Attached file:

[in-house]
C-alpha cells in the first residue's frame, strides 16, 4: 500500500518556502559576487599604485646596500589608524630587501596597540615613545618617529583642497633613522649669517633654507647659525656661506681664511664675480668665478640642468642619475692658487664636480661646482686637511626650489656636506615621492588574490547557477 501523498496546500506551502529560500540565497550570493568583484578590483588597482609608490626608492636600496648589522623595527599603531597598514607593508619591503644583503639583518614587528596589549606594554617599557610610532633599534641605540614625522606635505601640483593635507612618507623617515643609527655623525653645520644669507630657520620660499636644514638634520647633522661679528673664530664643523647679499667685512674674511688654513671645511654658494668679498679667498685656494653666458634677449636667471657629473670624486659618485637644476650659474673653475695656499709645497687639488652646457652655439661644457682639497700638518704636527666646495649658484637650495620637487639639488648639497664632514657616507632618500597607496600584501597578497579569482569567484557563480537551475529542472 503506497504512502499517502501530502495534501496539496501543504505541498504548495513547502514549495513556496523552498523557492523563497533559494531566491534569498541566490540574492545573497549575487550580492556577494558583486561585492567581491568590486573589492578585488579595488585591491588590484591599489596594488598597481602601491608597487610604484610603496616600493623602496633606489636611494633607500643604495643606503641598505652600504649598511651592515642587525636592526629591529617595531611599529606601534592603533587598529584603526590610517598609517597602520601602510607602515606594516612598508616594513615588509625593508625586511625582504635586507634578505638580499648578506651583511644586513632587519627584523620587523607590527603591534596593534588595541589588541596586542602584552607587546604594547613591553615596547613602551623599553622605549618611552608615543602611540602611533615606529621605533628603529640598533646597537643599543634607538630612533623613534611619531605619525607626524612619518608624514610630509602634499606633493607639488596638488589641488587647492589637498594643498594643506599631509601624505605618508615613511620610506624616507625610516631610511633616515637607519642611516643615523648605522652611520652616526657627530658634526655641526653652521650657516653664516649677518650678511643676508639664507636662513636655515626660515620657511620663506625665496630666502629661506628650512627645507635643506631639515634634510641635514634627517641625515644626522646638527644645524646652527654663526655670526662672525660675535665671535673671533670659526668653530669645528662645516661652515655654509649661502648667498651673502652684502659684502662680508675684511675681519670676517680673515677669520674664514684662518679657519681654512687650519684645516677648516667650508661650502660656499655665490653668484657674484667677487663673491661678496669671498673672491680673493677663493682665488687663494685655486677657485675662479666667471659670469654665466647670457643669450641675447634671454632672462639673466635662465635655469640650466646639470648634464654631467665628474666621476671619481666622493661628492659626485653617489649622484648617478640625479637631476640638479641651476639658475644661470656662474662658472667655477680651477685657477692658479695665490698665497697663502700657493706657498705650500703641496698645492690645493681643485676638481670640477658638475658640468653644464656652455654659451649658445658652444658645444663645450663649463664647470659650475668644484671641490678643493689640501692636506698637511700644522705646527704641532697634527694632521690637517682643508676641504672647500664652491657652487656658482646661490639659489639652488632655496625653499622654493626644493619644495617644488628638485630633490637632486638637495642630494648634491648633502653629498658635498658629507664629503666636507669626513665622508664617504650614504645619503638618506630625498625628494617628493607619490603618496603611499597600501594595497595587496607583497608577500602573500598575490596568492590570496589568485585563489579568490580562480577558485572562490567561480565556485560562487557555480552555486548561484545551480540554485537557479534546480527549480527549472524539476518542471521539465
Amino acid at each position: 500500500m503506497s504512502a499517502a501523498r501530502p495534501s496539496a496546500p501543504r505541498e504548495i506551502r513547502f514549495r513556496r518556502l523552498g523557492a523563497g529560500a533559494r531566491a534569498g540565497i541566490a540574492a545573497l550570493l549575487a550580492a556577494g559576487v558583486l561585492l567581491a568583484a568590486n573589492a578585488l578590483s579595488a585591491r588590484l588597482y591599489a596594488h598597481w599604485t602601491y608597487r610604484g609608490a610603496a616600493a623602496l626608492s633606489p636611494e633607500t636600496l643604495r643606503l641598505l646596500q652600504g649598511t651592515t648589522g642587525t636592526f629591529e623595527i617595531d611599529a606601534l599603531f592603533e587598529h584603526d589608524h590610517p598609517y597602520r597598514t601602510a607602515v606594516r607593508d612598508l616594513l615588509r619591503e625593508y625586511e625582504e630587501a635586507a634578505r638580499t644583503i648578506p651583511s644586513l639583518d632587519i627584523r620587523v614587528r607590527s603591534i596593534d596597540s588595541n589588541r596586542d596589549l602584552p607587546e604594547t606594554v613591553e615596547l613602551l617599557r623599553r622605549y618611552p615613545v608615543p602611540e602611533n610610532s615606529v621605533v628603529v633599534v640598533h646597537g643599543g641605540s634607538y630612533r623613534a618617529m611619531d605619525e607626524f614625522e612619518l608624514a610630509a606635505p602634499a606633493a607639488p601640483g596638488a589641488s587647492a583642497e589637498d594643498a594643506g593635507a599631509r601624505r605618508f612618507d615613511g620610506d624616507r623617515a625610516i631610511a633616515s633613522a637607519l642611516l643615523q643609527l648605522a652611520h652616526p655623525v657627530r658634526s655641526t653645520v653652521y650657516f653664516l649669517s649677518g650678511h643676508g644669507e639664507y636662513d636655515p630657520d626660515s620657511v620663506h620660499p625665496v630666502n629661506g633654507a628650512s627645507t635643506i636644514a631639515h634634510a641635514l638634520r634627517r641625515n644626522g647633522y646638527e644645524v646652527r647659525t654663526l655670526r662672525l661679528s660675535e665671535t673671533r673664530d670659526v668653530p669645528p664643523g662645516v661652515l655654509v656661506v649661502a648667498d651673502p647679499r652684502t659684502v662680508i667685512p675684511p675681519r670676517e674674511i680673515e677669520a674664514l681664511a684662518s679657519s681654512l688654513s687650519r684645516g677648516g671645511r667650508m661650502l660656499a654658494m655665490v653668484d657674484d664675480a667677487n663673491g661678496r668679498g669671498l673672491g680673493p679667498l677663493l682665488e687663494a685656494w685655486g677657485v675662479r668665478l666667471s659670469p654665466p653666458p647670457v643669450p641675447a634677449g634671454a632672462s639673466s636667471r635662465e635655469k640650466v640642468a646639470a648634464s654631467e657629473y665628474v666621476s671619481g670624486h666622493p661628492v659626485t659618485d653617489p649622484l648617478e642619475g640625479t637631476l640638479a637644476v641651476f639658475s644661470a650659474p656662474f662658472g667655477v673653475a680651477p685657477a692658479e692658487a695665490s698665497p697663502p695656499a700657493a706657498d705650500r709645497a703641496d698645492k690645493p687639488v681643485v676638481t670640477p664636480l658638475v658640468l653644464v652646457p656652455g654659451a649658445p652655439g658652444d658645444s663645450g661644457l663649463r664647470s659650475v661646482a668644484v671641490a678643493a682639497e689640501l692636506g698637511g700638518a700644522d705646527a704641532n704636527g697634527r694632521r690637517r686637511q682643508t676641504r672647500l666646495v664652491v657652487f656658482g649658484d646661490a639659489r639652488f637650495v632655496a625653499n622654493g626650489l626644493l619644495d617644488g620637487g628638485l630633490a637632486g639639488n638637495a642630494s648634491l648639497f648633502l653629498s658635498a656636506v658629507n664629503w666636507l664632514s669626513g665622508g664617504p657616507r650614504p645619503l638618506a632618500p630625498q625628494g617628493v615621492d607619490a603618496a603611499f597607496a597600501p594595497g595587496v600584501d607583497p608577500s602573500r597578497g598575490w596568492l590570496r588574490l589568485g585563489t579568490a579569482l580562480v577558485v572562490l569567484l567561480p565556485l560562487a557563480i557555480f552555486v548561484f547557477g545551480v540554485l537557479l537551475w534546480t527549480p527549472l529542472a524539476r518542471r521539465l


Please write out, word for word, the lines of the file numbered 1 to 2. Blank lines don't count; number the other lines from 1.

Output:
[in-house]
C-alpha cells in the first residue's frame, strides 16, 4: 500500500518556502559576487599604485646596500589608524630587501596597540615613545618617529583642497633613522649669517633654507647659525656661506681664511664675480668665478640642468642619475692658487664636480661646482686637511626650489656636506615621492588574490547557477 501523498496546500506551502529560500540565497550570493568583484578590483588597482609608490626608492636600496648589522623595527599603531597598514607593508619591503644583503639583518614587528596589549606594554617599557610610532633599534641605540614625522606635505601640483593635507612618507623617515643609527655623525653645520644669507630657520620660499636644514638634520647633522661679528673664530664643523647679499667685512674674511688654513671645511654658494668679498679667498685656494653666458634677449636667471657629473670624486659618485637644476650659474673653475695656499709645497687639488652646457652655439661644457682639497700638518704636527666646495649658484637650495620637487639639488648639497664632514657616507632618500597607496600584501597578497579569482569567484557563480537551475529542472 503506497504512502499517502501530502495534501496539496501543504505541498504548495513547502514549495513556496523552498523557492523563497533559494531566491534569498541566490540574492545573497549575487550580492556577494558583486561585492567581491568590486573589492578585488579595488585591491588590484591599489596594488598597481602601491608597487610604484610603496616600493623602496633606489636611494633607500643604495643606503641598505652600504649598511651592515642587525636592526629591529617595531611599529606601534592603533587598529584603526590610517598609517597602520601602510607602515606594516612598508616594513615588509625593508625586511625582504635586507634578505638580499648578506651583511644586513632587519627584523620587523607590527603591534596593534588595541589588541596586542602584552607587546604594547613591553615596547613602551623599553622605549618611552608615543602611540602611533615606529621605533628603529640598533646597537643599543634607538630612533623613534611619531605619525607626524612619518608624514610630509602634499606633493607639488596638488589641488587647492589637498594643498594643506599631509601624505605618508615613511620610506624616507625610516631610511633616515637607519642611516643615523648605522652611520652616526657627530658634526655641526653652521650657516653664516649677518650678511643676508639664507636662513636655515626660515620657511620663506625665496630666502629661506628650512627645507635643506631639515634634510641635514634627517641625515644626522646638527644645524646652527654663526655670526662672525660675535665671535673671533670659526668653530669645528662645516661652515655654509649661502648667498651673502652684502659684502662680508675684511675681519670676517680673515677669520674664514684662518679657519681654512687650519684645516677648516667650508661650502660656499655665490653668484657674484667677487663673491661678496669671498673672491680673493677663493682665488687663494685655486677657485675662479666667471659670469654665466647670457643669450641675447634671454632672462639673466635662465635655469640650466646639470648634464654631467665628474666621476671619481666622493661628492659626485653617489649622484648617478640625479637631476640638479641651476639658475644661470656662474662658472667655477680651477685657477692658479695665490698665497697663502700657493706657498705650500703641496698645492690645493681643485676638481670640477658638475658640468653644464656652455654659451649658445658652444658645444663645450663649463664647470659650475668644484671641490678643493689640501692636506698637511700644522705646527704641532697634527694632521690637517682643508676641504672647500664652491657652487656658482646661490639659489639652488632655496625653499622654493626644493619644495617644488628638485630633490637632486638637495642630494648634491648633502653629498658635498658629507664629503666636507669626513665622508664617504650614504645619503638618506630625498625628494617628493607619490603618496603611499597600501594595497595587496607583497608577500602573500598575490596568492590570496589568485585563489579568490580562480577558485572562490567561480565556485560562487557555480552555486548561484545551480540554485537557479534546480527549480527549472524539476518542471521539465